I know people that went over to blackboard, great people. I’d love to see them again. I’ll drink with them anytime. Open invite. And I would never fault them for working within that company to do what they can to make a product better.
But this isn’t about them.
Are we really going to not produce a hilarious parody of the parody because the 800-pound gorilla has some nice people working there?
I vote the parody gets made.
WWND? (What would Negativland do?)
My point about the people in the video is not that Bb, Inc should be spared scrutiny, parody, ridicule or scorn because they have a number of people working for them that I enjoy interacting with and for whom I have respect, but rather that IMHO they were not engaging in a devious marketing ploy with these videos, mostly doing it for fun and entertainment. That’s how I took it. If they were trying to make a point about coolness, attempting to slap feminism in the face, and hypnotize me into believing that Bb truly is the ultimate open solution, I would have expected them to hire professional actors and make a slicker presentation, with a stronger message. But I could be wrong and maybe I’ve been duped!
As far as openness goes, I think it is not such a black and white issue, and I believe it is possible for commercial tools to follow standards and have work flows and features that promote openness. Its more a matter of degree.
And I’m sorry Reverend, but I already put in a call to my close friend Tina Turner. She is on her way to reprise her role as the Acid Queen in Tommy to offer you some much needed help, protestations to the contrary.
Well my extremely witty, urbane, satiric and pointed rebuttal somehow did not post.
I’ll try an abbreviated version. By pointing out the fact that the folks in the movies are Bb employees, I was trying to show that this was not a slick Bb, Inc. marketing manipulation, but something done mostly for fun and entertainment, imo.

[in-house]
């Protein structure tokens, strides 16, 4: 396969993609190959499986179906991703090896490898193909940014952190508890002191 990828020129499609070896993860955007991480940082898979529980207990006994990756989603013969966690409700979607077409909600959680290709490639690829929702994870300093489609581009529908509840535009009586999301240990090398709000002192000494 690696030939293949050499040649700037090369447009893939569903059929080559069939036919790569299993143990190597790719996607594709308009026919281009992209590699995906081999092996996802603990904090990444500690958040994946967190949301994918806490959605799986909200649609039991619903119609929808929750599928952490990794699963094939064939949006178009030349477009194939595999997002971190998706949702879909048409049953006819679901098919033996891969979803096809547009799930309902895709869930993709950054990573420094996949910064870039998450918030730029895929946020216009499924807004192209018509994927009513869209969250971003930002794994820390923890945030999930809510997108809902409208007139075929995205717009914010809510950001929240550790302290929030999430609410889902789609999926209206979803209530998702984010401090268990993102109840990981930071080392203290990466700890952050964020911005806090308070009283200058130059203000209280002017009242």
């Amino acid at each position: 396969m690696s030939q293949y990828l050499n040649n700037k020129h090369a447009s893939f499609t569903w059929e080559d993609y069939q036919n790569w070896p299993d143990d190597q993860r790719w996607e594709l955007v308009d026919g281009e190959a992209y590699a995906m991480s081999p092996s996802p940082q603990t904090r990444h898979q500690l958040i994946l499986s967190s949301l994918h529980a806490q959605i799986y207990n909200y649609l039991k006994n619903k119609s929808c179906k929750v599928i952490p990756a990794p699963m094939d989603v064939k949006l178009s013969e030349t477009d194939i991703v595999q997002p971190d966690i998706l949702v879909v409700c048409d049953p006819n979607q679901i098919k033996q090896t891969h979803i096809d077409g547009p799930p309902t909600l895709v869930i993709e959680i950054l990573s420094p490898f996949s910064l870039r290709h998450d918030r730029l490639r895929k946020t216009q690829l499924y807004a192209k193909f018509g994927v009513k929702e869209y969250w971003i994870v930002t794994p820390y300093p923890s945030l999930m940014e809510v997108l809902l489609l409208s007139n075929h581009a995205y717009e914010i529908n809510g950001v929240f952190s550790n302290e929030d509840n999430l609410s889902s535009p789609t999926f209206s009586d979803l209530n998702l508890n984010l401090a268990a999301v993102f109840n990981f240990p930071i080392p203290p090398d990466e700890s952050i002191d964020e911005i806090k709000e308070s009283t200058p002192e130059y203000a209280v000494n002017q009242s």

Why in God’s name would BlackBoard want to slap feminism in the face? Man, if that is their idea of a joke, then they obviously don’t realize a large majority of the men and women who use their product are feminists–that’s just a plain stupid approach to the culture they serve–but when you’re a monopoly I guess you can afford not to care that much, can’t you? And this approach re-enforces how little they understand about the culture of teaching and learning. And I have to agree with Mike and Andy above, you point out and defend the individuals in the video and suggest it was tongue and cheek, fair enough I hope they had fun. But the fact remains that what they are suggesting is patently false, NG is not open, period. I don’t see any of ambiguity that you do, it’s just the lowest form of opportunism. A gutless attempt to commodify the zeitgiest, and I have to say this isn’t about corporations per se, but the way in which one particular corporation has consistently taking and adversary role to the whole logic of openness, and finally seeing the writing on the wall decides to play cute. As an organizational stance it is disingenuous and hypocritical. And I hate to point that out to you, but your friends have chosen to work within that logic, so by extension have become part of that game. No one is innocent under the eyes of the right Reverend 😉
More importantly, I am a big Tina fan, I can’t wait to meet her. My favorite song of hers goes a little like this:
“We don’t need another LMS, all we want is life beyoooooond the firewall.”
@Andy and @Mike,
man, and I thought I could get away with being cute and conciliatory in my comments (you know I am all about the love), you guys keep me straight—I will never give in. But I do like Neal’s style, the tête-à-tête is very important, and quite fun for me, as long as Goodwin stays out of it 🙂
At the risk of prolonging an already overlong discussion here . . .